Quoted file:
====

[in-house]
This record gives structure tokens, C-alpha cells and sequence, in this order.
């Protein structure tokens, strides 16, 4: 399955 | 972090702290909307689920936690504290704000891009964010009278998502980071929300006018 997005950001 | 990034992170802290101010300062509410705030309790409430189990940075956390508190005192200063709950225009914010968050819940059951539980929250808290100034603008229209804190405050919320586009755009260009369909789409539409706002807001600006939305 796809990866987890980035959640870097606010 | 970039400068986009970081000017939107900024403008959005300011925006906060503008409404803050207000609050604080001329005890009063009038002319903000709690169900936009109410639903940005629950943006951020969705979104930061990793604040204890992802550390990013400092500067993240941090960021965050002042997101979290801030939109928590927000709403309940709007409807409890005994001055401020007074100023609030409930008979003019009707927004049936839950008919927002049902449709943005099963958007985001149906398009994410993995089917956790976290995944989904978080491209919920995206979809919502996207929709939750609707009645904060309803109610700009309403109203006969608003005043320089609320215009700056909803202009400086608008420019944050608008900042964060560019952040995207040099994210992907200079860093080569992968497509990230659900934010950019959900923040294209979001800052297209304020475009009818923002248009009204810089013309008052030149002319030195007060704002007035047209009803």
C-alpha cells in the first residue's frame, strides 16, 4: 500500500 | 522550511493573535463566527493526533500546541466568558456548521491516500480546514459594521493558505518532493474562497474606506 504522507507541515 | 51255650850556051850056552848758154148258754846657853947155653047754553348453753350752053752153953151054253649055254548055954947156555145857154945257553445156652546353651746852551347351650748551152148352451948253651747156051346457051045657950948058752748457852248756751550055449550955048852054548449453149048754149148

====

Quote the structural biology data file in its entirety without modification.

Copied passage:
[in-house]
This record gives structure tokens, C-alpha cells and sequence, in this order.
């Protein structure tokens, strides 16, 4: 399955 | 972090702290909307689920936690504290704000891009964010009278998502980071929300006018 997005950001 | 990034992170802290101010300062509410705030309790409430189990940075956390508190005192200063709950225009914010968050819940059951539980929250808290100034603008229209804190405050919320586009755009260009369909789409539409706002807001600006939305 796809990866987890980035959640870097606010 | 970039400068986009970081000017939107900024403008959005300011925006906060503008409404803050207000609050604080001329005890009063009038002319903000709690169900936009109410639903940005629950943006951020969705979104930061990793604040204890992802550390990013400092500067993240941090960021965050002042997101979290801030939109928590927000709403309940709007409807409890005994001055401020007074100023609030409930008979003019009707927004049936839950008919927002049902449709943005099963958007985001149906398009994410993995089917956790976290995944989904978080491209919920995206979809919502996207929709939750609707009645904060309803109610700009309403109203006969608003005043320089609320215009700056909803202009400086608008420019944050608008900042964060560019952040995207040099994210992907200079860093080569992968497509990230659900934010950019959900923040294209979001800052297209304020475009009818923002248009009204810089013309008052030149002319030195007060704002007035047209009803």
C-alpha cells in the first residue's frame, strides 16, 4: 500500500 | 522550511493573535463566527493526533500546541466568558456548521491516500480546514459594521493558505518532493474562497474606506 504522507507541515 | 51255650850556051850056552848758154148258754846657853947155653047754553348453753350752053752153953151054253649055254548055954947156555145857154945257553445156652546353651746852551347351650748551152148352451948253651747156051346457051045657950948058752748457852248756751550055449550955048852054548449453149048754149148